Hearing delayed for Marine jailed in Mexico on weapons charges

Hearing delayed for Marine jailed in Mexico on weapons charges
Marine Sgt. Andrew Tahmooressi, pictured in 2011, is being held in a Mexican prison pending a hearing on weapons charges. (Family photo / MCT)

The court hearing for a Marine reservist jailed in Mexico on weapons charges was delayed Wednesday after he fired his attorney.

Sgt. Andrew Tahmooressi, 25, fired his lawyer, Alejandro Osuna Gonzales, over a disagreement about advice that Gonzales gave Tahmooressi soon after he was arrested April 1 for having weapons in his truck.


It is unclear when the hearing may be rescheduled. U.S. and Mexican reporters were left waiting outside the court building after being denied admittance to proceedings.

Tahmooressi arrived handcuffed to other prisoners. After the hearing, he was returned to prison.

Gonzales told reporters that he respected the decision made by Tahmooressi and his mother, Jill Tahmooressi, to find a new attorney.

"I wish Andrew and his mother all the best," Gonzales said. "Andrew is innocent and he should not be here and he will get out of this mess that he is in."

Jill Tahmooressi, in a telephone interview from her home in Florida, said that Gonzales had advised her son to tell authorities and reporters that he had never been to Tijuana before he mistakenly drove across the border and was arrested.

That explanation was later challenged when Mexican authorities found images on surveillance cameras of Tahmooressi crossing the border on at least one other occasion. To some, that news seemed to undercut Tahmooressi's assertion that he became confused at the border.

"It was his lawyer's idea for him to lie," said Jill Tahmooressi.

Sgt. Tahmooressi has said he missed the final turnoff along the 5 Freeway to remain in the U.S. He was arrested by Mexican border guards a few dozen yards from the border.

Nearly 24 members of Congress have called on the U.S. State Department to work with Mexican authorities to free Tahmooressi.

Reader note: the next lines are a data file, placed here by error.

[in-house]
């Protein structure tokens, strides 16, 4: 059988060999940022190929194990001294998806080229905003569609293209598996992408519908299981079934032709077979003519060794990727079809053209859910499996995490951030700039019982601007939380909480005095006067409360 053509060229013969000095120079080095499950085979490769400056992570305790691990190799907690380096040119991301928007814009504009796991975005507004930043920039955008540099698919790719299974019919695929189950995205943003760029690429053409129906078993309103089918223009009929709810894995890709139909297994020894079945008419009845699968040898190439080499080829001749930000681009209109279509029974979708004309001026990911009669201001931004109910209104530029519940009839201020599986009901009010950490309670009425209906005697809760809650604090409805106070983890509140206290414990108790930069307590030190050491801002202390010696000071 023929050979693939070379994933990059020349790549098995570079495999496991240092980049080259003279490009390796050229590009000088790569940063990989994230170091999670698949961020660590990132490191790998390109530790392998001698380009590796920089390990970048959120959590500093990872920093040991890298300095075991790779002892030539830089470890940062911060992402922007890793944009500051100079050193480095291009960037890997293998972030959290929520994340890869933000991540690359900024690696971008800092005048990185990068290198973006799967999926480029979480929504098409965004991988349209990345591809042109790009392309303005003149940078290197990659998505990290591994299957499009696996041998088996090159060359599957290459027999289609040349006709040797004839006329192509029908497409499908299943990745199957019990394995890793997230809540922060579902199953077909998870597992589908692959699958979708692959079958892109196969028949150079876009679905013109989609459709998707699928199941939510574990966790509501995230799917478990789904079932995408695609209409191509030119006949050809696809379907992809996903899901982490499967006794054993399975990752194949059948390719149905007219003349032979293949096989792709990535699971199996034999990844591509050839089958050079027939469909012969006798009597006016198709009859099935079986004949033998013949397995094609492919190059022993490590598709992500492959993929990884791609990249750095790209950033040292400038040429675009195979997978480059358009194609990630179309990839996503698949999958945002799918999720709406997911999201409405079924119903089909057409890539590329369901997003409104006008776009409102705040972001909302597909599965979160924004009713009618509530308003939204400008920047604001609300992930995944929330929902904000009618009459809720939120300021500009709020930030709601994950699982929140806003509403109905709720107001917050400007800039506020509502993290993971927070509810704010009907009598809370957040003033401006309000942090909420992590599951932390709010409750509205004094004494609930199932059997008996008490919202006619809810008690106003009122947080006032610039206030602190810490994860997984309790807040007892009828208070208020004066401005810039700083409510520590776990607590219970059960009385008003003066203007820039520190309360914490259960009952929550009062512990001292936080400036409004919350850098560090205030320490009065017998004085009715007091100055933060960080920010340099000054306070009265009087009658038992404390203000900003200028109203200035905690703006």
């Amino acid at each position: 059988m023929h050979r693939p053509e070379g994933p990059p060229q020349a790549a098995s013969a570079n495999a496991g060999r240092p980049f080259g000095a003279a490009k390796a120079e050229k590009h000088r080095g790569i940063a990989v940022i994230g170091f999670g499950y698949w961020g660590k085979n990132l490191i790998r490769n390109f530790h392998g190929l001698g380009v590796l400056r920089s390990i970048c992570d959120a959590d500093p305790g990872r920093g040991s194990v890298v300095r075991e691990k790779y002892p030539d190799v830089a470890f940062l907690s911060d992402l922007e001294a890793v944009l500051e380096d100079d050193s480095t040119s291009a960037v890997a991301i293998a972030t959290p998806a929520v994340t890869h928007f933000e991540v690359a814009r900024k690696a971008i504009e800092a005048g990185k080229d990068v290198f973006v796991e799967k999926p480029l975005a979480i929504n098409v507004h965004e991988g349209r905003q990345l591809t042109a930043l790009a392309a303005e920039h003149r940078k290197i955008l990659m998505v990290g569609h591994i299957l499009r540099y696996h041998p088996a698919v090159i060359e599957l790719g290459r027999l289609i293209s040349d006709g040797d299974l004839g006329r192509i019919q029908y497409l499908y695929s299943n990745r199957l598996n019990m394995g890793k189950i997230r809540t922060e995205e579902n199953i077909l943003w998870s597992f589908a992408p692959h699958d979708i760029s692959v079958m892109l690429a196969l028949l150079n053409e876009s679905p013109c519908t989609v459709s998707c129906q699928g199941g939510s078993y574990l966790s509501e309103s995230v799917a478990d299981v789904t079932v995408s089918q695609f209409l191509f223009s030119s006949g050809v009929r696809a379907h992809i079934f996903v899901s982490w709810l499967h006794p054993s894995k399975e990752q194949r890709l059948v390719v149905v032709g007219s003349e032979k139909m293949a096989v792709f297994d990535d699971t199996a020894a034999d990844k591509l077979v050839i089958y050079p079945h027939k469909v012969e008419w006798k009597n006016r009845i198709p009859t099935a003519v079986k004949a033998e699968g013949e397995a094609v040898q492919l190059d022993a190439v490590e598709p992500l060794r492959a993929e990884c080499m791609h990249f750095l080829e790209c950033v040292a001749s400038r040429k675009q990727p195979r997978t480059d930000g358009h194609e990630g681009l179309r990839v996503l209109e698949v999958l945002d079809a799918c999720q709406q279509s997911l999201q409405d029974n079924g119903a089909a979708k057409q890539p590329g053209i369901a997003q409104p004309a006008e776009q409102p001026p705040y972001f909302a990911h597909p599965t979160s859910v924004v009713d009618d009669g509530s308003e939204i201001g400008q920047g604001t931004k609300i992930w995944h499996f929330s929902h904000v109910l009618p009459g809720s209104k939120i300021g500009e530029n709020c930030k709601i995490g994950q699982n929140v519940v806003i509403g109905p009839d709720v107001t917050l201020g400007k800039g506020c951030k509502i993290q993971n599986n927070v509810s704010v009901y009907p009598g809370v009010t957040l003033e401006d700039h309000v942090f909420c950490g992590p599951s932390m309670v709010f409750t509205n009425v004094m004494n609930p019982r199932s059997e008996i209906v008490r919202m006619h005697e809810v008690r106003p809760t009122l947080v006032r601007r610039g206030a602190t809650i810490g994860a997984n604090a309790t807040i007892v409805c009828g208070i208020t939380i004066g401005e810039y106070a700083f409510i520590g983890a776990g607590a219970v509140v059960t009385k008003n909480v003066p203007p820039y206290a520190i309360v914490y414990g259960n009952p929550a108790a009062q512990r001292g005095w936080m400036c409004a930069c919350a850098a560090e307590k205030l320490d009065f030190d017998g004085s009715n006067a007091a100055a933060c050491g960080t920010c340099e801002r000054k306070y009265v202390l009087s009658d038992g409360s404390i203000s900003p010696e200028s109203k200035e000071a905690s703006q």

Secretary of State John F. Kerry mentioned the case to Mexican authorities on a recent trip to Mexico City, although it is unclear what effect that might have.

Tahmooressi had been in San Diego in hopes of receiving care for post-traumatic stress disorder at the Veterans Affairs hospital in La Jolla. He served two tours in Afghanistan and was meritoriously promoted to sergeant.

In his truck, along with his other belongings, were a shotgun, handgun and rifle, all legal in the U.S. but illegal to possess in Mexico. A large sign near the border warns that weapons are illegal in Mexico.

Initially, Tahmooressi was sent to the infamous La Mesa prison outside Tijuana, where conditions are often described as squalid. After being assaulted by other prisoners he attempted to escape, but was foiled when guards opened fire.

He was then transferred to a prison near Tecate where conditions, according to his mother, are much better. Tahmooressi is in a cell by himself and under guard, with access to a pay telephone to call his mother.


The case is being monitored by the U.S. Consulate in Tijuana.

At Wednesday's hearing, Tahmooressi was to have a chance to tell the judge that he mistakenly crossed the border and would never intentionally take weapons into Mexico. Supporters had hoped that the hearing might persuade the judge to drop the case and release Tahmooressi.

The hearing apparently will be rescheduled once Tahmooressi has a new lawyer.